@Mike: You're esentially saying that no one should be able to profit, and or make a living as an artist.

    Here is where your argument seems to unravel best:

    "and albums) more valuable"

    Well if I can print a book of his jokes, why should (by extentsion) I not be able to sell a copy of one of his albums. I'll just digitize an album and re-arange the order of the show? Totally cool with you still? If so, again, explain?

     

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      eleete, Feb 12th, 2009 @ 1:33pm

      Re:

      No one here says that artists or creators 'shouldn't' be able to profit. Be Realistic though. Should they be able to will it to their children ? Should they be able to have complete monopolistic control their ENTIRE lives PLUS 70 years ? then extensions ? If so, I sure as hell wanna come work for you. If something takes 3 years to produce then why can't they make their money back in 3 to 5 to 10 years ? Open your mind to that and you may see what others here see. Welfare.

       

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        eleete, Feb 12th, 2009 @ 1:38pm

        Re: Re:

        Further, does anyone here disagree that an artist/creator should be compensated for their time in a production of something ?

        If I work on a movie set, or in a recording studio for two years, or on a program for three years, should I receive a paycheck for that work, and then move onto the next project ?

        OK, now, should I be able to work 5 years on a project then sit back for the rest of my life, with TOTAL and monopolistic control over my work and demand payments before ANY usage, claiming ANY price I wish, then passing that on to 70 years of my childs life ?

        I'd LOVE to understand the theory behind THAT. Please do include why teachers, architects and construction workers should not be paid the exact same way ?

         

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          Chronno S. Trigger, Feb 12th, 2009 @ 2:00pm

          Re: Re: Re:

          Especially teachers. They are the ones instilling ideas onto our youth that will be used threw out the course of their lives.

           

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      Mike (profile), Feb 12th, 2009 @ 2:05pm

      Re:

      @Mike: You're esentially saying that no one should be able to profit, and or make a living as an artist.

      Um. No. I've gone over this at least 1000 times by this point.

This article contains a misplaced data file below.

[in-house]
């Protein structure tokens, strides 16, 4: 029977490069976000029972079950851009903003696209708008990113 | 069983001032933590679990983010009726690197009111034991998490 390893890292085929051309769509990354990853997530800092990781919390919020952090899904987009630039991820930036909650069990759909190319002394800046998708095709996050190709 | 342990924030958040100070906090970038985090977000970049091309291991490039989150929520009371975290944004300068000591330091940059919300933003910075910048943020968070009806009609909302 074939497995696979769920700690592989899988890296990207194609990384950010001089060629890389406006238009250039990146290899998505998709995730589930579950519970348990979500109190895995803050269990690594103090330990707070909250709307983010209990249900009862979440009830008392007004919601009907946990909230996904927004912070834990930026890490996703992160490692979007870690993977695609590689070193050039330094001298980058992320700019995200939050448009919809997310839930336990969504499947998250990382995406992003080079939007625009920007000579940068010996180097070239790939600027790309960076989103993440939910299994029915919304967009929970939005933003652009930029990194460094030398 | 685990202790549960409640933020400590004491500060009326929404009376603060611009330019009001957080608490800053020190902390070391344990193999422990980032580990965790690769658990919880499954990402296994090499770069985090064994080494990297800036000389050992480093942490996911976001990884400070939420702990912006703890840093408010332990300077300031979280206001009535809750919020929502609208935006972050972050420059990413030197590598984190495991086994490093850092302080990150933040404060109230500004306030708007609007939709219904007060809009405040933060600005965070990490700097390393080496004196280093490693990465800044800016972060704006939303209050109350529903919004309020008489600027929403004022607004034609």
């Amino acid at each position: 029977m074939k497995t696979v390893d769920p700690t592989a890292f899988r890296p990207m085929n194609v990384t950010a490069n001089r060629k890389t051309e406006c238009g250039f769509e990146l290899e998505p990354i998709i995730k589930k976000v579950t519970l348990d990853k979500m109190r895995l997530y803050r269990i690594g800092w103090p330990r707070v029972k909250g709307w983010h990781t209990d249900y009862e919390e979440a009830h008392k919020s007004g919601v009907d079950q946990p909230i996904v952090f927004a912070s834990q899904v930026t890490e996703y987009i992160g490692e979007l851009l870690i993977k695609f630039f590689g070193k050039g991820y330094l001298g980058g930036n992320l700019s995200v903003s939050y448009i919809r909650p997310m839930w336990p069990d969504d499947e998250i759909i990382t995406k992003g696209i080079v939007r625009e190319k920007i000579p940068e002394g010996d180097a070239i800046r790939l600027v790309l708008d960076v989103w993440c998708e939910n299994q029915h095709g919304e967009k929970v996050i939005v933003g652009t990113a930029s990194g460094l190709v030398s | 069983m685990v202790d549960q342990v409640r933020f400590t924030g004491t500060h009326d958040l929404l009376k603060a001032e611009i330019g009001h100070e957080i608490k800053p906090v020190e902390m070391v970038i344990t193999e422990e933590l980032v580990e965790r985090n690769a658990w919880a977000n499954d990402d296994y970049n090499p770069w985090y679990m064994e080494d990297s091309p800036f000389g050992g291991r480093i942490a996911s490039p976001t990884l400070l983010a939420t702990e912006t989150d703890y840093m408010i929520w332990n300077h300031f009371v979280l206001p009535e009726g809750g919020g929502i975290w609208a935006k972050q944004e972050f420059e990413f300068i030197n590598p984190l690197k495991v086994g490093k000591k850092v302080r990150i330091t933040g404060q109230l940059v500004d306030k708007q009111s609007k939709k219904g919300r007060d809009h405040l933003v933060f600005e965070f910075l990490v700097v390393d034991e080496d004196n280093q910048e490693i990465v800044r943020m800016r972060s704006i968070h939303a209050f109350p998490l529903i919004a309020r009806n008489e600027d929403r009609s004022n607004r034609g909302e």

Not earning money DIRECTLY from your content doesn't mean YOU DON'T EARN MONEY.

      Well if I can print a book of his jokes, why should (by extentsion) I not be able to sell a copy of one of his albums. I'll just digitize an album and re-arange the order of the show? Totally cool with you still? If so, again, explain?

      You must be new here. Yes, I think that should be perfectly fine. Because people will want to buy the LEGITIMATE version and no matter what you copy you can't copy his live performance.

       

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    Anonymous Coward, Feb 12th, 2009 @ 12:56pm

    If someone tells me a joke in a way that makes it funny as all hell then I will be much more willing to pay to see that person preform live since most people cant recreate exactly what that person did to make that joke funny. If someone else can do something different with that joke and still make it damn funny I will still go to see the first guy and maybe the second guy because they took the same joke put a different spin on it and still made to funny. Slapping a copyright "I own it all" sticker on it because you thought to do so first is just plain being a prick because I am sure you probably couldn't make the joke funny in the first place.

     

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    Roger Piwowarski, Feb 12th, 2009 @ 1:17pm

    Copyright "Discussion"

    I always enjoy these opportunites to learn from these online discussions, especially given the civil nature of the comments to one another.

     

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    Ben Scott, Feb 12th, 2009 @ 1:20pm

    Is copyright becoming like patents?

    Does whoever copyrights something first own the idea until 70 years after the death of the author?